Distributed Optimization for Control and Learning. From Theory to Numerical Software Tools


  • Giuseppe Notarstefano
  • Ivano Notarnicola
  • Francesco Farina
  • Andrea Camisa


(to be confirmed by the workshop organisers)

  • Giuseppe Notarstefano, Università di Bologna, Italy
  • Ivano Notarnicola, Università di Bologna, Italy
  • Francesco Farina, Università di Bologna, Italy
  • Andrea Camisa, Università di Bologna, Italy


Cyber-physical network systems give rise to many important control and learning problems in which solving a constrained optimization problem is a fundamental building block. Optimization problems arising in this context are typically large-scale, (i.e., involve a large set of decision variables and/or constraints). Moreover, in many relevant applications these problems are logically and/or spatially distributed in the sense that the computing units have only partial knowledge of the problem. These features call for a novel computation paradigm, termed distributed optimization, in which agents in a network want to cooperatively obtain an optimal solution to the problem by means of local computation and neighboring communication only. This workshop aims to provide an introductory, theoretical foundation for distributed optimization and a set of advanced challenging problems with selected distributed methods. The methodological part will be supported by the numerical implementation of the presented distributed methods using Disropt, a recently developed Python package for distributed optimization.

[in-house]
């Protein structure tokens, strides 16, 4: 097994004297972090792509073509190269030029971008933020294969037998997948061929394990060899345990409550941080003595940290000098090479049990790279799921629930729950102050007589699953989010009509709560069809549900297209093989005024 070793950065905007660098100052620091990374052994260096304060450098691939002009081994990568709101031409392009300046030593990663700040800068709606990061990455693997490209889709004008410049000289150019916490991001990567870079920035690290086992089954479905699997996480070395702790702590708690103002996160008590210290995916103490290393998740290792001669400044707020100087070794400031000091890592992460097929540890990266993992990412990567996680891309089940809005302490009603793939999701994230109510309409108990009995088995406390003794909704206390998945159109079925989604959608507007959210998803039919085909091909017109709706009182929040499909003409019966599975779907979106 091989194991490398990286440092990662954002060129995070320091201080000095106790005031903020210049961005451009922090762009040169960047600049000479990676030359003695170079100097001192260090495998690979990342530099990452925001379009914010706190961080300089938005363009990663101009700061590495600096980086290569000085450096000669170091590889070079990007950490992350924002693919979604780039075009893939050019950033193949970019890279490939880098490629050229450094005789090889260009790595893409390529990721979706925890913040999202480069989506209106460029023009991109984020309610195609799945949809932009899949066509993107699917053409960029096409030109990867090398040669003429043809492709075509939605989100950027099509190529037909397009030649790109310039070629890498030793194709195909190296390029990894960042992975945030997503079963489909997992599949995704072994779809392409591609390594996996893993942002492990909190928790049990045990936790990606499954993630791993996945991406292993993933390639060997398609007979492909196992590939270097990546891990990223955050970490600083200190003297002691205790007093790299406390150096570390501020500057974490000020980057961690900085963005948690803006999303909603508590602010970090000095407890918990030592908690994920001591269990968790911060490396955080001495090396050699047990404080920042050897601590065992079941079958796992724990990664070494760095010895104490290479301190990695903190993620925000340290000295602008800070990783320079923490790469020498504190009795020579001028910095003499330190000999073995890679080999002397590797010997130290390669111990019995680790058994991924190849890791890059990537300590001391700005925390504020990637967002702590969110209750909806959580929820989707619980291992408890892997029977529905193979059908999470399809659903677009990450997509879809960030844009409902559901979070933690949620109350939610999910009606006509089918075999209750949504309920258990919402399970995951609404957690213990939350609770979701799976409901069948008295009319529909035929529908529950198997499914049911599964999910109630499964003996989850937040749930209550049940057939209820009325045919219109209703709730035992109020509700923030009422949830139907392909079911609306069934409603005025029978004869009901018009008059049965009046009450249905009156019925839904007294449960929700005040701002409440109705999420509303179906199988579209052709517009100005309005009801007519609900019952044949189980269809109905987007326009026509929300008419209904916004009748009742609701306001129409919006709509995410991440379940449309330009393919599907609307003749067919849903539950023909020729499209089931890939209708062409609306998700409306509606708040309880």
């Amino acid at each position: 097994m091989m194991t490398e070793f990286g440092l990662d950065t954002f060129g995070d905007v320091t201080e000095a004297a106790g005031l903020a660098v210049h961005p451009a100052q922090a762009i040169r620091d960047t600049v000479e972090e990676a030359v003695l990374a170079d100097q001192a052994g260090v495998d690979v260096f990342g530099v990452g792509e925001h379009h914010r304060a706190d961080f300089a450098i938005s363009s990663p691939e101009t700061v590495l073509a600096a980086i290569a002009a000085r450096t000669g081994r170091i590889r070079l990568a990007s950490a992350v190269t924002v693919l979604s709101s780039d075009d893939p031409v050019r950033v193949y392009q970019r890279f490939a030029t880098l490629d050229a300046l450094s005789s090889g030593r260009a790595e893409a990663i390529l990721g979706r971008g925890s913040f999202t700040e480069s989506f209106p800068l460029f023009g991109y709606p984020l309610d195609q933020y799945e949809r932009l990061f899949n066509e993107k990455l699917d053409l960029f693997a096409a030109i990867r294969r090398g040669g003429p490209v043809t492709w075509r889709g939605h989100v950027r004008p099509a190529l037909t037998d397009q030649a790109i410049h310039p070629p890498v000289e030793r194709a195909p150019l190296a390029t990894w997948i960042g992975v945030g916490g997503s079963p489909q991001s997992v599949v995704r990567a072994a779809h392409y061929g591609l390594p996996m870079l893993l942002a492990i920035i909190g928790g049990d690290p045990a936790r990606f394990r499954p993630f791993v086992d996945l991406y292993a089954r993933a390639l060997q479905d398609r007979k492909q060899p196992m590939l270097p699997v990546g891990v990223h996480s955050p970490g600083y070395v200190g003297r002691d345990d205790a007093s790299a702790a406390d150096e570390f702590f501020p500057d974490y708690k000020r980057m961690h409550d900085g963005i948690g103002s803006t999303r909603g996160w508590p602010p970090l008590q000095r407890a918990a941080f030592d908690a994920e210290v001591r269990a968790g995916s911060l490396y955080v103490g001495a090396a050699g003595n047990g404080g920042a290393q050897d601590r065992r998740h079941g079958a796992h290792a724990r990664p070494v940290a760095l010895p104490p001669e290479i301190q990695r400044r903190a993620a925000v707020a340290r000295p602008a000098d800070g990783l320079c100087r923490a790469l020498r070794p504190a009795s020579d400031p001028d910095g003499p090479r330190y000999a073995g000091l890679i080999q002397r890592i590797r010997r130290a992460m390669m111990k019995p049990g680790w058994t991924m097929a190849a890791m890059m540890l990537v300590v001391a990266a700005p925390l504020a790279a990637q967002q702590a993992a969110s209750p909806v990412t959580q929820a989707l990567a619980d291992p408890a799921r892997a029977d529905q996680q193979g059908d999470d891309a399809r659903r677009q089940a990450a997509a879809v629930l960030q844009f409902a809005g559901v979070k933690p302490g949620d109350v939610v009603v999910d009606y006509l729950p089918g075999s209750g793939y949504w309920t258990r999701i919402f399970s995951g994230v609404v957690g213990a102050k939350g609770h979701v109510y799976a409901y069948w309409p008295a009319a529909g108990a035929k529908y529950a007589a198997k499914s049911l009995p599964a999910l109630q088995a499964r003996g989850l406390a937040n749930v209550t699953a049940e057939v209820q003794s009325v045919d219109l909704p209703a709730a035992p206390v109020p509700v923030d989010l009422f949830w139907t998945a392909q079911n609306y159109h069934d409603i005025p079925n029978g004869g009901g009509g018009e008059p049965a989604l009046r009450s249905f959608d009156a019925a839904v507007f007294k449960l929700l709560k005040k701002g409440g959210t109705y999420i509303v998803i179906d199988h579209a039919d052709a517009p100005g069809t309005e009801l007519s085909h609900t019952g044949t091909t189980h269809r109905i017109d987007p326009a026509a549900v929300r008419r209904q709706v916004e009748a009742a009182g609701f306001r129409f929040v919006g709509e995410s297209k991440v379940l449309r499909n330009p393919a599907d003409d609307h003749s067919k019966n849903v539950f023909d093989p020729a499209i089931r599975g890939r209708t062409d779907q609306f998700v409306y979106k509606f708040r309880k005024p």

(to be confirmed by the workshop organisers)

  • Introduction to the workshop
  • Motivating Scenario and Problem Set-ups
  • Introduction to Disropt
  • Coffee Break
  • Distributed Optimization Algorithms for Cost-Coupled Problems
  • Distributed Data Classification with Disropt
  • Lunch Break
  • Constraints Consensus for Common-Cost Problems
  • Distributed Task Assignment with Disropt
  • Coffee Break
  • Distributed Optimization Algorithms for Constraint-Coupled Problems
  • Distributed Optimal Control with Disropt
  • Future Perspectives